Analysis: Brazil, U.S. forge ethanol ties

By CARMEN J. GENTILE The United States and Brazil are working to create a partnership for expanding ethanol and other biofuel use in the hemisphere.

In months to come, U.S. lawmakers are hoping to lay the foundation for such an agreement in hopes of reducing dependency on foreign oil, particularly from the Middle East and Venezuela, generate more jobs throughout the region and create greater integration with Latin America, The Miami Herald reported citing Bush administration officials.

International lenders like the Inter-American Development Bank and the Organization of American States are also expected to play a role in the agreement.

The United States and Brazil are the world’s two largest biofuels producers so cooperation is natural, said Eric Watnik, a U.S. State Department spokesman on Latin American affairs. Out goal is to advance global energy security by helping countries diversify their supply.Brazil and the United States are world leaders in ethanol production, though Brazil produces sugar-based ethanol while the United States backs corn-based variety. In terms of fuel efficiency and emissions cleanliness, sugar ethanol is considered superior.

In an effort to thrash out the specifics of their proposed alliance, U.S. Undersecretary of State Nicolas Burns will reportedly travel to Brazil next week to discuss the details of the plan with his counterpart in the Foreign Ministry and Brazil’s energy officials.

Brazil has been a world leader in alternative fuels since the mid 1970s when Brazil’s Pro-Ethanol Program subsidized sugar mills to produce extra product specifically for the production of the biofuel in the wake of the oil price spike experienced worldwide.

Now, Brazil is producing enough ethanol to meet its growing domestic needs and with the help of some foreign investment could one day make the leap to becoming a major international vendor of alternative fuel, a bandwagon the Bush administration would like to join considering the president’s recent pledge to reduce U.S. dependence on foreign oil in the coming years.

Brazil’s ethanol industry and success with combining bio and fossil fuel for vehicles has already caught the attention of European nations, which in 2006 expressed interest in promoting the production of ethanol in Africa using Brazilian technology.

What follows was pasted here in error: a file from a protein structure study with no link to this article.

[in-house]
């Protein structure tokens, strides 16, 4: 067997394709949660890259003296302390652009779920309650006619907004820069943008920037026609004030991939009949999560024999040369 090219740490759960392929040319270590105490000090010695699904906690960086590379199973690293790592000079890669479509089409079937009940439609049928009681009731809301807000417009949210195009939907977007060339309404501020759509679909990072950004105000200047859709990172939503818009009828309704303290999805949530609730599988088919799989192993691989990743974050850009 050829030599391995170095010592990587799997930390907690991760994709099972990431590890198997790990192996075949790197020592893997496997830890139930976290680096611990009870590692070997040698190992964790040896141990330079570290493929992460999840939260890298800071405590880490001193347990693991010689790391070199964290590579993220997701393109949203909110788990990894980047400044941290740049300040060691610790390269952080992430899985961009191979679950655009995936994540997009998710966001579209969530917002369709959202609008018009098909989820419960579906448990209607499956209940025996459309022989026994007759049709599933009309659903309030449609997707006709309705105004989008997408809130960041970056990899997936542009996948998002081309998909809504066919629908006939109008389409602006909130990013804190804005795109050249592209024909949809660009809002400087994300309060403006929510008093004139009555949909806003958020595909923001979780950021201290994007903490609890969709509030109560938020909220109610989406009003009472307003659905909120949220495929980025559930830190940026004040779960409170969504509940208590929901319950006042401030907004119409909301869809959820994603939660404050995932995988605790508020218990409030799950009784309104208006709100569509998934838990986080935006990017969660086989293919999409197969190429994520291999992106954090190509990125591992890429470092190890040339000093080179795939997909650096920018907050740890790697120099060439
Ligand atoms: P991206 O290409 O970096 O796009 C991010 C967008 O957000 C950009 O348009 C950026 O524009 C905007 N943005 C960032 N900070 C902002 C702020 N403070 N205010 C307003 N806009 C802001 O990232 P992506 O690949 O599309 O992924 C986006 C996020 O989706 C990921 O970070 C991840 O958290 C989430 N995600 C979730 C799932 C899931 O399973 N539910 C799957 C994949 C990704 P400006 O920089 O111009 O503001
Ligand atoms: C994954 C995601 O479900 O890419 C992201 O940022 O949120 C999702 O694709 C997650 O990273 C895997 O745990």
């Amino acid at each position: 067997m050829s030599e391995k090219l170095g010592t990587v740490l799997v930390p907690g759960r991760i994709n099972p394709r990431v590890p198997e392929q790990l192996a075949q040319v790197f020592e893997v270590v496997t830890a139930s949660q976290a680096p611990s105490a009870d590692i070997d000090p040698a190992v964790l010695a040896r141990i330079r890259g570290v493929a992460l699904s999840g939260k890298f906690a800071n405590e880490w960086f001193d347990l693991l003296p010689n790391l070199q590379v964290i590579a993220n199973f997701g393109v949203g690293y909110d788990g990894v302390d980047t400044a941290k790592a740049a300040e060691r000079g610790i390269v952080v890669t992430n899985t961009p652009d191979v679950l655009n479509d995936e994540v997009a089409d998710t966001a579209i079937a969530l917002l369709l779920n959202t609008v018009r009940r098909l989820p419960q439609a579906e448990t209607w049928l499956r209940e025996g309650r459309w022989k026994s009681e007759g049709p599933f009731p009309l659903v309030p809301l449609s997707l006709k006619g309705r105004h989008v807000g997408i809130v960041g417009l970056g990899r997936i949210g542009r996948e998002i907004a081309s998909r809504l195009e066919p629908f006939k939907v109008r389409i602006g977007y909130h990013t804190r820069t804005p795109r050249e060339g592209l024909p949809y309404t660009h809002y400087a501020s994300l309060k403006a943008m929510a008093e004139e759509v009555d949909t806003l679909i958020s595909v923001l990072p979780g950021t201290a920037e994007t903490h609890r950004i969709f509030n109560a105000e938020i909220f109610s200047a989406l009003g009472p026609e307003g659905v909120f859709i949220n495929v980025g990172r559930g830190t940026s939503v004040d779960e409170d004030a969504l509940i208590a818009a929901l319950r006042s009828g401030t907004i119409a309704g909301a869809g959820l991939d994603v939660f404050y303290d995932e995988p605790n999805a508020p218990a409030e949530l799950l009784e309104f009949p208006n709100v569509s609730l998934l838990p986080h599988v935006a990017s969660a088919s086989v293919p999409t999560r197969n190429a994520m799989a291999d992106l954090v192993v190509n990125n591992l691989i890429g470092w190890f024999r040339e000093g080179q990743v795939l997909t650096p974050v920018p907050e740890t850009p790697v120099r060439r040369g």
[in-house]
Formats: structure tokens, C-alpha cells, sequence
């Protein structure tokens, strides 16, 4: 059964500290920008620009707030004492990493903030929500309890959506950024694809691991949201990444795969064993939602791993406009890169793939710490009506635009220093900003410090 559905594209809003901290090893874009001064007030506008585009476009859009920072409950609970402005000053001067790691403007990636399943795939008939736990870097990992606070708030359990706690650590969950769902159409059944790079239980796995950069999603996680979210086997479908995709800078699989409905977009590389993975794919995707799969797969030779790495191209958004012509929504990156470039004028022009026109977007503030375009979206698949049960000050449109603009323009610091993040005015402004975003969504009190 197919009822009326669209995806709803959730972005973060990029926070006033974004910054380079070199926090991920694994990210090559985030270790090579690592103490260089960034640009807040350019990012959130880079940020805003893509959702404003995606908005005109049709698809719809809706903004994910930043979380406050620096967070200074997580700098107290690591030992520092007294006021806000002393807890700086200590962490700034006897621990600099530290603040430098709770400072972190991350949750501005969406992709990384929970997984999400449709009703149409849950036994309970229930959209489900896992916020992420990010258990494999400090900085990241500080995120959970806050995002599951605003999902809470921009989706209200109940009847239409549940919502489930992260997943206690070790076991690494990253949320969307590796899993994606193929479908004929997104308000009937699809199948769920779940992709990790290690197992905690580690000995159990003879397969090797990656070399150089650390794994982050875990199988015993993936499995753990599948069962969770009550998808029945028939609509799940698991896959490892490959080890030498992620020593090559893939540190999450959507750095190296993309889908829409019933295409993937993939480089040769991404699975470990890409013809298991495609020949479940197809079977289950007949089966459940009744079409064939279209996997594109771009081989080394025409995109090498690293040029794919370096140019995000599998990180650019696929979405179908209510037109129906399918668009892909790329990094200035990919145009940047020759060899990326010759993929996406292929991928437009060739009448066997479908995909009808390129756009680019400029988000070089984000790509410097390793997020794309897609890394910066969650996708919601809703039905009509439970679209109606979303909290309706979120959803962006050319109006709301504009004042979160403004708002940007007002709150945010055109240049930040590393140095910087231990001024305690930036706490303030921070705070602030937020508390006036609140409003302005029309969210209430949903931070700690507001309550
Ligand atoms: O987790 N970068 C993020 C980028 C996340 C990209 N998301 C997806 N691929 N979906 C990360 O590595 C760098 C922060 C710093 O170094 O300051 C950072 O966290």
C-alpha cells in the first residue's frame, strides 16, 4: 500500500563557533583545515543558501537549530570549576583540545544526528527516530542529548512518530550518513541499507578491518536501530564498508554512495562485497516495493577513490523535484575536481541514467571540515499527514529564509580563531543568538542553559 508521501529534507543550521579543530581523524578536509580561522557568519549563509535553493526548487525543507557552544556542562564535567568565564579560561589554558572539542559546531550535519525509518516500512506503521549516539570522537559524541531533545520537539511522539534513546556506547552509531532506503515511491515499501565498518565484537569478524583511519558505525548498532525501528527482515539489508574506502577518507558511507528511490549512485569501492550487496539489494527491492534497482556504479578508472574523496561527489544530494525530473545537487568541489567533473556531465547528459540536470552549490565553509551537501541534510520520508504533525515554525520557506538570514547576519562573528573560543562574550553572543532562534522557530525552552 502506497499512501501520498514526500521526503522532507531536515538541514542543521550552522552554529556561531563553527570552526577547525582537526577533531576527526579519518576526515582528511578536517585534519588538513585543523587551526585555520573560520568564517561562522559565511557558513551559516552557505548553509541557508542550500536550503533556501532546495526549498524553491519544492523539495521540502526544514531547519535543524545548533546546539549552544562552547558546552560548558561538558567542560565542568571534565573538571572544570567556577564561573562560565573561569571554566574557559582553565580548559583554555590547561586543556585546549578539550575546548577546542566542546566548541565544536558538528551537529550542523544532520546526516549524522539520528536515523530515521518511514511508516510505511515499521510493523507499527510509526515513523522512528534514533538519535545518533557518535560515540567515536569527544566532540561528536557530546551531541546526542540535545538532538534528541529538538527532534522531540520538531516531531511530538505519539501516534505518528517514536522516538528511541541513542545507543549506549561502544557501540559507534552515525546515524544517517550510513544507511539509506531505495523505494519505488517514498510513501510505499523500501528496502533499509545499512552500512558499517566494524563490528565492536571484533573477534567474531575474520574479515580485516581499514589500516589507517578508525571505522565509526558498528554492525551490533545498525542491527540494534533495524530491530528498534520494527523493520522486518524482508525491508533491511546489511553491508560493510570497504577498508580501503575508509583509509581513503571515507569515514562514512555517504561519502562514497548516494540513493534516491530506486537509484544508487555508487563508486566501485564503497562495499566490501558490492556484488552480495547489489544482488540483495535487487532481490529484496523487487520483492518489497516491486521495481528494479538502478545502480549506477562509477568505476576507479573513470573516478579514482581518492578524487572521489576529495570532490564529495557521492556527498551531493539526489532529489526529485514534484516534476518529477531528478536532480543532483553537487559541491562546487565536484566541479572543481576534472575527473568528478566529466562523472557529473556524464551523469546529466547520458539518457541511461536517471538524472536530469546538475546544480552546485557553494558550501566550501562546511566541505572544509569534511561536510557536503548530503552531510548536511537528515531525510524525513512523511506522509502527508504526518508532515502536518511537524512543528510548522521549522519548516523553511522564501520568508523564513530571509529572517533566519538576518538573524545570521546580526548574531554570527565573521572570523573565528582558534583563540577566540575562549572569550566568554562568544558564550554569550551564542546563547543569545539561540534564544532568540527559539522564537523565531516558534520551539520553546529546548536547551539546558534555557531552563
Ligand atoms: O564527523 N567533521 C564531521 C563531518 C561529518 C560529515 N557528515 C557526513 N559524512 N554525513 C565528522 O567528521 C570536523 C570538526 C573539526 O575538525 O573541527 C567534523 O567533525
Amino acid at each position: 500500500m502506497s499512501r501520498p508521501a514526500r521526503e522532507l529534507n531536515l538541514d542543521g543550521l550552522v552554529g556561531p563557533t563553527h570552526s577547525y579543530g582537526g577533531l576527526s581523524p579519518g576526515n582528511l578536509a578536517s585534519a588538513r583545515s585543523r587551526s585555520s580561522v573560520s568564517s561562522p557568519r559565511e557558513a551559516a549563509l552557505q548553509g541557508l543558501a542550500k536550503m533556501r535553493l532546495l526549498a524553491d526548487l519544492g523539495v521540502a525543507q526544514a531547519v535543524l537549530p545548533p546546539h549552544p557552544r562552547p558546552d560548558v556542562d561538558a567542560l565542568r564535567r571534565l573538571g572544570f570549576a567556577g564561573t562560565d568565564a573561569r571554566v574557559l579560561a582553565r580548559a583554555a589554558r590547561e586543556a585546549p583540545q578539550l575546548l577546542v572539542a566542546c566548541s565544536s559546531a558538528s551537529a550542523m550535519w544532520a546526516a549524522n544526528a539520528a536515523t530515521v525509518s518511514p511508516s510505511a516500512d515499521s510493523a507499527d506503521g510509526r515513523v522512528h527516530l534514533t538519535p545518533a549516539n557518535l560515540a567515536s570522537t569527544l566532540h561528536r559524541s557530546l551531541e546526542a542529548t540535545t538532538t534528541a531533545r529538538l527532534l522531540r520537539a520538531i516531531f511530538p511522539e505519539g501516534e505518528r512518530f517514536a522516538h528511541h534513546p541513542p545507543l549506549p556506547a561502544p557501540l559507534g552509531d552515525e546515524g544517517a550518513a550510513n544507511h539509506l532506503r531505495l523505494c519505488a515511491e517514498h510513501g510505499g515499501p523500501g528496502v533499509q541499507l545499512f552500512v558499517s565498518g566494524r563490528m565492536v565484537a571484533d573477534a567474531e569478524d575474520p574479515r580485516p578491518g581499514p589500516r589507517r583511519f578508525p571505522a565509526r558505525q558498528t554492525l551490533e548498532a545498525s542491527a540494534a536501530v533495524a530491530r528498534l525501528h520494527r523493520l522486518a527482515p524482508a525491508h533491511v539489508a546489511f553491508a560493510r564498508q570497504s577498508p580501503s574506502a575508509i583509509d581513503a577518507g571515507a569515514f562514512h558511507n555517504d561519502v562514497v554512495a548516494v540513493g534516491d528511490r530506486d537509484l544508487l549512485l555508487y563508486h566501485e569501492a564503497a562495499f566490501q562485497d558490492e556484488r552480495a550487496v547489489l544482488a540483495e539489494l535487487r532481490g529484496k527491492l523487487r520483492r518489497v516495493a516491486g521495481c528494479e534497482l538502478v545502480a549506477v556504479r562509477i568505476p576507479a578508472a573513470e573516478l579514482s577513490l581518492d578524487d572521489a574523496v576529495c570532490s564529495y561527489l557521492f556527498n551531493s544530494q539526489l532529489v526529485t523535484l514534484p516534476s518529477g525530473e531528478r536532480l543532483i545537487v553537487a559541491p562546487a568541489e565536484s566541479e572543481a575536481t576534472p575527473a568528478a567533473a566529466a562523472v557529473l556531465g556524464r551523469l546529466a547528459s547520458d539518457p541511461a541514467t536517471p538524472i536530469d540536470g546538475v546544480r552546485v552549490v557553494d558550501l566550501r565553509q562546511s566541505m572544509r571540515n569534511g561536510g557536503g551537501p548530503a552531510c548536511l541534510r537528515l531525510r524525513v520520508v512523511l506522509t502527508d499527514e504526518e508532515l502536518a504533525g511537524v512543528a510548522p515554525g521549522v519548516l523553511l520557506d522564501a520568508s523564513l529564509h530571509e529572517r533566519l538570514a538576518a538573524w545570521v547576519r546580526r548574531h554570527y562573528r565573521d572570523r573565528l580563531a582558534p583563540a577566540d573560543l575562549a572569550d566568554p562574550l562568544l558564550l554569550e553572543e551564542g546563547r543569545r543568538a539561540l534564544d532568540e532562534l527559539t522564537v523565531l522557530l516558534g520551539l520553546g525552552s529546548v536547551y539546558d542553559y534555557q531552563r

So far, Britain and the Netherlands are among the countries looking to partner with Brazil to grow sugarcane for ethanol in places like South Africa and Mozambique, both of which have climates ideally suited to growing the warm-weather crop.

While the prospect for partnership resonates well in both Brasilia and Washington, the greater integration of their countries’ respective ethanol industries will not be without its share of hiccups.

On the environmental front, activists warn that increasing sugar production in Brazil will mean more deforestation of the Amazon.

Brazilian officials, however, maintain that the country was capable of tripling its production in the coming years without knocking down a single tree, said Brazil ‘ s Minister of Agriculture Luis Carlos Guedes Pinto in December. Protection of the country’s rainforest against logging and expanding agricultural interests has become a hot-button issue in Brazil over the last two decades. Last year, Brazilian authorities pledged to protect some 37 million acres of Brazilian from loggers in the northern Amazon.

Analysts also warn of the potential political fallout form the U.S.-Brazil alternative energy alliance.

Cuba is interested in reviving its own sugar sector, once a world leader with the help of Soviet subsidies.

Coupled with the growing role oil-rich Venezuela plays in world energy, forging an alliance could prove politically troublesome for both President Bush and his Brazilian counterpart, Luiz Inacio Lula da Silva.

Lula is walking a very tricky road here because his reputation comes from being a populist leader who distinctively distrusts multinational corporations, at least before he became president, Larry Birns, director of the Council on Hemispheric Affairs, told UPI. There can be constraints with becoming too chummy with the United States.” (Comments to

MIAMI, Feb. 6